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WHAT WE THINK
How a billionaire buffoon took NYC

November 16, 2001 | Page 3

AFTER EIGHT miserable years of Rudolph Giuliani, the question wasn't whether the next mayor of New York City would be a Democrat but which one. But on November 7, Republican billionaire Michael Bloomberg walked away with a victory in one of the nastiest and most expensive mayoral elections ever.

Bloomberg, a media mogul who has never held public office, trailed by double digits in opinion polls a few weeks before the vote. Yet the arrogance, incompetence and racism of Democratic candidate Mark Green handed the election to this buffoon.

Green–who in a former life was a liberal activist trained by Ralph Nader–was the early favorite to win the Democratic nomination. Bronx Borough President Fernando Ferrer jumped in the polls after winning the endorsement of civil rights leader Rev. Al Sharpton.

After the endorsement, racist fliers began appearing, depicting Ferrer as Sharpton's puppet. The Green campaign promised to investigate where the fliers came from, but never did–and meanwhile continued to press a message designed to play on the fears of conservative white voters. Green eked out a primary victory over Ferrer, but Black and Latino leaders sat on their hands for the general election.

Bloomberg took full advantage of the opening. He appeared almost daily on Black radio–while Green refused invitations for on-air interviews.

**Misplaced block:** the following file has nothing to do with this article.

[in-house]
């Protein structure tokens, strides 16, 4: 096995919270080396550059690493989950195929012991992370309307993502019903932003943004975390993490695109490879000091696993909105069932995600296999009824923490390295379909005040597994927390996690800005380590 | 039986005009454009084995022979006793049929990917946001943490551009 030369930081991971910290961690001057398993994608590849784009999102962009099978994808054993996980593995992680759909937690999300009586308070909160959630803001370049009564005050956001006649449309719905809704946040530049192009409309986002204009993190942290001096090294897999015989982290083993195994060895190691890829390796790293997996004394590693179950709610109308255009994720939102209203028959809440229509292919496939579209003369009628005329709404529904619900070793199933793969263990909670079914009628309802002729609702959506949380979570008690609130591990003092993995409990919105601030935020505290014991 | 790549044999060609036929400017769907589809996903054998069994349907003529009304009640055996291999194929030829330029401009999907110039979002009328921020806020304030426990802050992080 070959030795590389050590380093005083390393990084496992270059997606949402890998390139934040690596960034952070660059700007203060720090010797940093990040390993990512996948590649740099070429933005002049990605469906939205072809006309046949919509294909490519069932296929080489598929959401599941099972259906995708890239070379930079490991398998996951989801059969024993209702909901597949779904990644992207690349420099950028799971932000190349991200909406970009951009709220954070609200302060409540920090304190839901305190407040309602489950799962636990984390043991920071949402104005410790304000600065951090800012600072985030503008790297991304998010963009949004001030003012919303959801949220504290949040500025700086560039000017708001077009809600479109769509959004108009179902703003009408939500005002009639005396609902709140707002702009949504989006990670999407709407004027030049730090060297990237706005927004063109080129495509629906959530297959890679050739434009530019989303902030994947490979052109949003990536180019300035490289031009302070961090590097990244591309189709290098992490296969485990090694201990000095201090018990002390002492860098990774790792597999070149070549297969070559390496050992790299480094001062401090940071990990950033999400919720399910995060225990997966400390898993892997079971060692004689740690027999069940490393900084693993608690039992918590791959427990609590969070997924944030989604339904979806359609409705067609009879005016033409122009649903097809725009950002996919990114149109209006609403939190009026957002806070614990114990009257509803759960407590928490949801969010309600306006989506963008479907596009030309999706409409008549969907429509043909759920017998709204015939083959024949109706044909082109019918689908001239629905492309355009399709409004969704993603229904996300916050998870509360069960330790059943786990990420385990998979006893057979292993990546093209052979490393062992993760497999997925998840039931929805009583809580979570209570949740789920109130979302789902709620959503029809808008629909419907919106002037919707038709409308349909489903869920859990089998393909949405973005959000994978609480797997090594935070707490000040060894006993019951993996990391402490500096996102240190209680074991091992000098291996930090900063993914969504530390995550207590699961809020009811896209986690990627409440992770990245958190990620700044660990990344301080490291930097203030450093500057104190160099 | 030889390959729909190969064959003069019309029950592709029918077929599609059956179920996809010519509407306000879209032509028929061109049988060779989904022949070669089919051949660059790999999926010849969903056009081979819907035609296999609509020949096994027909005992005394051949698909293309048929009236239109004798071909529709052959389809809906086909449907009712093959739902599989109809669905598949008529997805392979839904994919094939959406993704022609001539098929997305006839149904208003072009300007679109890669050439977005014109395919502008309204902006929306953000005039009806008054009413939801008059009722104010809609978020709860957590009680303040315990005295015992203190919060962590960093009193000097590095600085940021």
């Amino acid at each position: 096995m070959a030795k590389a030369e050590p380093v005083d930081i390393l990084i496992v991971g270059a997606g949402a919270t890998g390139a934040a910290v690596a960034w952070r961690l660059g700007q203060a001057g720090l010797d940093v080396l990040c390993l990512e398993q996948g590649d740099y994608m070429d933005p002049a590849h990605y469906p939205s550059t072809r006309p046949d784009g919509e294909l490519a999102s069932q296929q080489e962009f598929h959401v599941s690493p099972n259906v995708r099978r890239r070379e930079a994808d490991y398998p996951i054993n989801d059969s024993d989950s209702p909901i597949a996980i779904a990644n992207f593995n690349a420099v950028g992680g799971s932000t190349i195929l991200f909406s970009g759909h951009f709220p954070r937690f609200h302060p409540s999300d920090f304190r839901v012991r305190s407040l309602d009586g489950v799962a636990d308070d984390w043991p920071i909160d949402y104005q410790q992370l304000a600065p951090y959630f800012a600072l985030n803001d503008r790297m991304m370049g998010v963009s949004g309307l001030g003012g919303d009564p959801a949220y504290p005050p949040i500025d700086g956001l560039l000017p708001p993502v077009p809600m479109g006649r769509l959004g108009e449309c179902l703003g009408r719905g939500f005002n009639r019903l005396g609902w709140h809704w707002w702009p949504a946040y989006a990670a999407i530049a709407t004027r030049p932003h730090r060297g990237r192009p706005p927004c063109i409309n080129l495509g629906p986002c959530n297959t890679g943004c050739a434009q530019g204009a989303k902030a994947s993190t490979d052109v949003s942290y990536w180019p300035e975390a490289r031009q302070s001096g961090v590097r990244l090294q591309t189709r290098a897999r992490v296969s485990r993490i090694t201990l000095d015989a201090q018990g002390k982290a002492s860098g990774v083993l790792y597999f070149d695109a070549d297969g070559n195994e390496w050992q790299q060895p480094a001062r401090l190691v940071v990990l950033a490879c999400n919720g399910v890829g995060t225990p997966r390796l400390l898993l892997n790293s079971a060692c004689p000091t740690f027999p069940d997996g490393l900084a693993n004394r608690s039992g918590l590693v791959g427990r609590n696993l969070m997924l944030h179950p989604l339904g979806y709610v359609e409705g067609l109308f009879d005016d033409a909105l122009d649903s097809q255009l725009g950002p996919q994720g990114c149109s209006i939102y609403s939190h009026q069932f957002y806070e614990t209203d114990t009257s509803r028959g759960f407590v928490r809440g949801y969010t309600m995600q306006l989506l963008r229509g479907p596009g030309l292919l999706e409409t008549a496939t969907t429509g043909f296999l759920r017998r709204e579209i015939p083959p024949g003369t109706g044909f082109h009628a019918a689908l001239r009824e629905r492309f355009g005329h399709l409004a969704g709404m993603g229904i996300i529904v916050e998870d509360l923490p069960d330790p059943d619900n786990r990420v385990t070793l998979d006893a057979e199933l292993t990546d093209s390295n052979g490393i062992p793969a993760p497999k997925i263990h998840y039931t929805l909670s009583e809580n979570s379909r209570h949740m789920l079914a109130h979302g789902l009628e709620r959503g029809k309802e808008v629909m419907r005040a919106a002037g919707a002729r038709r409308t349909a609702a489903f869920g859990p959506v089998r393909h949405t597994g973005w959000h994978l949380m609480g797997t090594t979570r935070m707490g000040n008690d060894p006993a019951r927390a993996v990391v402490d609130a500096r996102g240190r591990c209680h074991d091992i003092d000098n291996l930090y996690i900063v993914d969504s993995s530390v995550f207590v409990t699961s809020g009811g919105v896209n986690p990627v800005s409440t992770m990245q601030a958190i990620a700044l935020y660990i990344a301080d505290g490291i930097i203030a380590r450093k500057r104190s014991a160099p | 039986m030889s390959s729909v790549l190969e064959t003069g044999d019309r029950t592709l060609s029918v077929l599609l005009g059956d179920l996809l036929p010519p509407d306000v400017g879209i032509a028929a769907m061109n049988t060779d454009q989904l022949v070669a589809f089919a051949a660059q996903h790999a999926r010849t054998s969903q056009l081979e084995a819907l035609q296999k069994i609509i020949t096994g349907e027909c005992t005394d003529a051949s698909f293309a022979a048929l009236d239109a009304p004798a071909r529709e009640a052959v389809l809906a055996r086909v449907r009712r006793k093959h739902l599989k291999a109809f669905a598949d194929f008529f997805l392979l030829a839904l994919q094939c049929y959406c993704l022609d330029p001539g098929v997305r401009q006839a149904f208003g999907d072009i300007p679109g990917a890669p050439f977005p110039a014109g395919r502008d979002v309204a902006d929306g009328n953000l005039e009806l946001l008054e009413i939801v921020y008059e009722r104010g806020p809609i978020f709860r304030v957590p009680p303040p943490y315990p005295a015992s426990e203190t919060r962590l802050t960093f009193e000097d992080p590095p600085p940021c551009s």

Giuliani's long-delayed endorsement of Bloomberg wouldn't have been much help before September 11. But transformed into a hero by the media, Giuliani was able to turn out voters.

Bloomberg spent $60 million of his $4 billion fortune on the race, prompting Newsday columnist Jimmy Breslin to write that Bloomberg "bought the office like a cup of coffee." But Bloomberg's money was only decisive because of Green's self-destruction.

That a Republican billionaire could get away with posing as an antiracist and friend of working New Yorkers is an indictment of Green's campaign–which mirrored the conventional wisdom among mainstream Democrats that candidates have to suck up to big business and slap down "special interests."

Democrats won governor's races in New Jersey and Virginia on Election Day, prompting happy talk from party leaders. But the real lesson was in New York.

Green's miserable campaign shows why the Democrats aren't the "friends of working people" that they claim to be–and why we need a real alternative to the two parties of big business.

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